Acts 7:4
Then came he out of the land of the Chaldaeans, and dwelt in Charran: and from thence, when his father was dead, he removed him into this land, wherein ye now dwell.
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(4) From thence, when his father was dead.—In Genesis 11:26; Genesis 11:32, Terah, the father of Abraham, is said to have died at the age of 205 years, and after he had reached the age of seventy to have begotten Abram, Nahor, and Haran; while Abraham in Genesis 12:4 is said to have been seventy-five years old when he departed out of Haran. This, primâ facie, suggests the conclusion that he lived for sixty years after his son’s departure. The explanations sometimes given—(1) that Abraham may have been the youngest, not the eldest son of Terah, placed first in order of honour, not of time, as Shem is among the sons of Noah (Genesis 5:32; Genesis 6:10), though Japheth was the elder (Genesis 10:21); and (2) that the marriage of Abraham’s son with the granddaughter of Nahor by the youngest of his eight sons, Bethuel (Genesis 22:22), suggests some such difference of age, and that he may therefore have been born when Terah was 130, and so have remained in Haran till his father’s death—though probable as an hypothesis, would hardly appear so natural an explanation as that the memory of St. Stephen or of his reporter dwelt upon the broad outlines of the history, and was indifferent to chronological details. It is remarkable that like difficulties present themselves in St. Paul’s own survey of the history of Israel. (See Notes on Acts 13:20; Galatians 3:17.) A man speaking for his life, and pleading for the truth with a passionate eagerness, does not commonly carry with him a memoria technica of chronological minutiœ. This seems, on the whole, a more satisfactory explanation than the assumption that the Apostle, having a clear recollection of the facts as we find them, brought them before his hearers in a form which presented at least the appearance of inaccuracy.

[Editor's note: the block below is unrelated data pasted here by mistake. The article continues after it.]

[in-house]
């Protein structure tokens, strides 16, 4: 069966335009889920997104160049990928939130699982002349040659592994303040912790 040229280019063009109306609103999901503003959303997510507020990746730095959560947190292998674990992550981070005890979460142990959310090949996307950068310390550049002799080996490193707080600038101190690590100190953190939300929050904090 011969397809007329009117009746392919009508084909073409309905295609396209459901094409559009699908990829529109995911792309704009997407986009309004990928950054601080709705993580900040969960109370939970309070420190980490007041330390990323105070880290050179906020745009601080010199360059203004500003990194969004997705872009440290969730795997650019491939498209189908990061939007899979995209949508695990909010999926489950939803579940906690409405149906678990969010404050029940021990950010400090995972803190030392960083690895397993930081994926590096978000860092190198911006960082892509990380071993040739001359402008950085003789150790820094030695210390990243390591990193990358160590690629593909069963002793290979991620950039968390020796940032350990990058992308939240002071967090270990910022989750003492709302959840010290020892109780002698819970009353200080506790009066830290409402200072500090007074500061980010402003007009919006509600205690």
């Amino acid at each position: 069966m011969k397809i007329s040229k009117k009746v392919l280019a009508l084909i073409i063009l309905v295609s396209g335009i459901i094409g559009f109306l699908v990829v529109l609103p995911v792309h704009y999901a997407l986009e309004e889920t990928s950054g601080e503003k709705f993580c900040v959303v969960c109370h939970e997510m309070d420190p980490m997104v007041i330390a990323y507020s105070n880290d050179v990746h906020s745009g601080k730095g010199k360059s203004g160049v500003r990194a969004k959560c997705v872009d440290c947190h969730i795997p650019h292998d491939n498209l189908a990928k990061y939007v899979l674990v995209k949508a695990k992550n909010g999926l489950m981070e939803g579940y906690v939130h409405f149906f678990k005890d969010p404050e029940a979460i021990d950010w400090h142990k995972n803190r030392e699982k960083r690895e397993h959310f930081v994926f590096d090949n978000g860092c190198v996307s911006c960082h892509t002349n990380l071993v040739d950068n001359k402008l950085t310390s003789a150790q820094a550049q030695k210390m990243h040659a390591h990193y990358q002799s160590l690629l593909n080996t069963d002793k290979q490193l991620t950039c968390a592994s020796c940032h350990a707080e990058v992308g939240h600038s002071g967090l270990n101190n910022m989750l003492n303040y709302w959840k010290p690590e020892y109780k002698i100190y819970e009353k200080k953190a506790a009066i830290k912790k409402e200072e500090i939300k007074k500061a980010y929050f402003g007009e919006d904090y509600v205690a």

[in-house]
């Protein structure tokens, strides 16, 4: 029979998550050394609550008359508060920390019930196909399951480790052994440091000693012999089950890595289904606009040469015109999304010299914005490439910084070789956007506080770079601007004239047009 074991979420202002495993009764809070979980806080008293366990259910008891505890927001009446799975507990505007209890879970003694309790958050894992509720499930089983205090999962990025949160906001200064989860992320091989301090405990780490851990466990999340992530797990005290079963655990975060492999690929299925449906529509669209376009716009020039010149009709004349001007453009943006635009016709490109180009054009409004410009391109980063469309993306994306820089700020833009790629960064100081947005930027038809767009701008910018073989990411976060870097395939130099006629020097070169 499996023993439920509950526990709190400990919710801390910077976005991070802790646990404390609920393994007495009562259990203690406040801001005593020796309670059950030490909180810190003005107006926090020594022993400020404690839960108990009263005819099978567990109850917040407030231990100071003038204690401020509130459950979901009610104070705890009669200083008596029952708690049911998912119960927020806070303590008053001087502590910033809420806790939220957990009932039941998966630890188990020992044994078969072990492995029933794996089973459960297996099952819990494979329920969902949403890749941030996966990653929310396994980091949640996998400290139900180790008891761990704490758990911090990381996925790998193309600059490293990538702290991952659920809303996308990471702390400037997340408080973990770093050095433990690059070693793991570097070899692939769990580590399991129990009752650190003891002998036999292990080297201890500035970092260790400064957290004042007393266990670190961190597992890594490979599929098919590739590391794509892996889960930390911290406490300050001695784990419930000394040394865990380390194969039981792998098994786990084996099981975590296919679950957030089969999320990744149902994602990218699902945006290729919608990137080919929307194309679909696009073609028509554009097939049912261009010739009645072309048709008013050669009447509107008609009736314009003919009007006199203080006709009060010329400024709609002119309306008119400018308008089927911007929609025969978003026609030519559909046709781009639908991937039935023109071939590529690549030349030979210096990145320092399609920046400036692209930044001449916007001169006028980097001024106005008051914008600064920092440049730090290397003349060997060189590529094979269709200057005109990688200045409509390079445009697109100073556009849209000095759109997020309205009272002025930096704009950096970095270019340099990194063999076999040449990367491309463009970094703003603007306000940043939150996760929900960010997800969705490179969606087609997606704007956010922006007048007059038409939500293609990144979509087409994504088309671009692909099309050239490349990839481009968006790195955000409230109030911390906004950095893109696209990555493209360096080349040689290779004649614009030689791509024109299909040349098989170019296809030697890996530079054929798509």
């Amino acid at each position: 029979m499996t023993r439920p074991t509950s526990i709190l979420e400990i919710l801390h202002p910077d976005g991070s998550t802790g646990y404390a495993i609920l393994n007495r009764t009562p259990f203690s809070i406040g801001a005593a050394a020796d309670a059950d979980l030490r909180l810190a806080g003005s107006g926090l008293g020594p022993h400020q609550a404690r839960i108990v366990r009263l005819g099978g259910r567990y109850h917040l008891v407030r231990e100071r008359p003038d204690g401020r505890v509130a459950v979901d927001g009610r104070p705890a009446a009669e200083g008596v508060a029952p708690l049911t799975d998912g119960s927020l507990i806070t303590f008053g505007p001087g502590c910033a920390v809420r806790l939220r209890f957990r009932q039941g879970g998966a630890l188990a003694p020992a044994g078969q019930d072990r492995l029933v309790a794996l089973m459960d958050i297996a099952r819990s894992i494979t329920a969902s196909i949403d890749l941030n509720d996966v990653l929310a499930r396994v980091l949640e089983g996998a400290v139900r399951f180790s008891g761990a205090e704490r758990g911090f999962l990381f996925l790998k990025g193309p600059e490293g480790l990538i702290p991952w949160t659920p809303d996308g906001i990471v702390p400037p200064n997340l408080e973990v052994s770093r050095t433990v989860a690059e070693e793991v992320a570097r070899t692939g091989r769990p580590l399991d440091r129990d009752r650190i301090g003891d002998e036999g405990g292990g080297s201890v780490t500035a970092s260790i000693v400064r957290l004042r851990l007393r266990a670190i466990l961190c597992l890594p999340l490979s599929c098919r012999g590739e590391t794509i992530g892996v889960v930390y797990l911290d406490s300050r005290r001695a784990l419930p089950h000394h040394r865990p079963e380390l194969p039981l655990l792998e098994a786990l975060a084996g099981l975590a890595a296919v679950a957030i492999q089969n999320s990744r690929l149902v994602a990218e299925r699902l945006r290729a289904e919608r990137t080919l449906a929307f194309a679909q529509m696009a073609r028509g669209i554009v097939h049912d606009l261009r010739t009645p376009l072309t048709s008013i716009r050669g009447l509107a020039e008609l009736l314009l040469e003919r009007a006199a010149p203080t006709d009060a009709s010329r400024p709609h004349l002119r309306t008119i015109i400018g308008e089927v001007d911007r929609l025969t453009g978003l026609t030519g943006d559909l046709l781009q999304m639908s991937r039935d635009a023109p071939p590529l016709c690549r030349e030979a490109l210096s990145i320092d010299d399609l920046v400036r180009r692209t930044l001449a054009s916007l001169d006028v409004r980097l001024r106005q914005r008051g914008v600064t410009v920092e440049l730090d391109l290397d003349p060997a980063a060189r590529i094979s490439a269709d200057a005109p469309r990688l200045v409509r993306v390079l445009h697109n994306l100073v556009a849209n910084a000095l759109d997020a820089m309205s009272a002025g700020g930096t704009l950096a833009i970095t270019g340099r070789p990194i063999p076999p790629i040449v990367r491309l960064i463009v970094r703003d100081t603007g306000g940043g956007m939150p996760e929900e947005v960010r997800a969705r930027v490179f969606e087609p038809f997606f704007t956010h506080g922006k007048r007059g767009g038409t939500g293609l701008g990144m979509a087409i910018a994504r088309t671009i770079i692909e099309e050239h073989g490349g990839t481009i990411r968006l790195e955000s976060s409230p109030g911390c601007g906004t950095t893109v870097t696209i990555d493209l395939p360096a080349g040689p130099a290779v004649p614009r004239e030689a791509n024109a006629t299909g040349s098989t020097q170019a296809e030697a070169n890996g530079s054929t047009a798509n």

He removed him.—The change of subject may be noted as more natural in a speaker than a writer, and as so far confirming the inference that we have probably a verbatim report.

Acts 7:4-5. Then came he out of the land of the Chaldeans — Strange as the command which was given him might seem, he, with all submission, readily obeyed it; and dwelt in Charran — Namely, for several years, having been led thither by the divine conduct, and not immediately receiving a signal to proceed any further. And from thence — After his father died, by another call; he (God) removed him into this land — The land of Canaan. And yet, upon his coming into it, he gave him none inheritance — But he was a stranger and sojourner in it; no, not so much as to set his foot on — Or a piece of land which he might cover with the sole of his foot: for the field mentioned, Acts 7:16, he did not receive by a divine donation, but bought it; yet he promised — At sundry times; that he would give it to him for a possession — Which promise Abraham firmly believed that God would fulfil; and to his seed after him, when as yet he had no child — And, humanly speaking, it was not likely he ever should have one: but his faith triumphed over all these seeming difficulties, and he confidently trusted in the power, and love, and faithfulness of God to make his word good.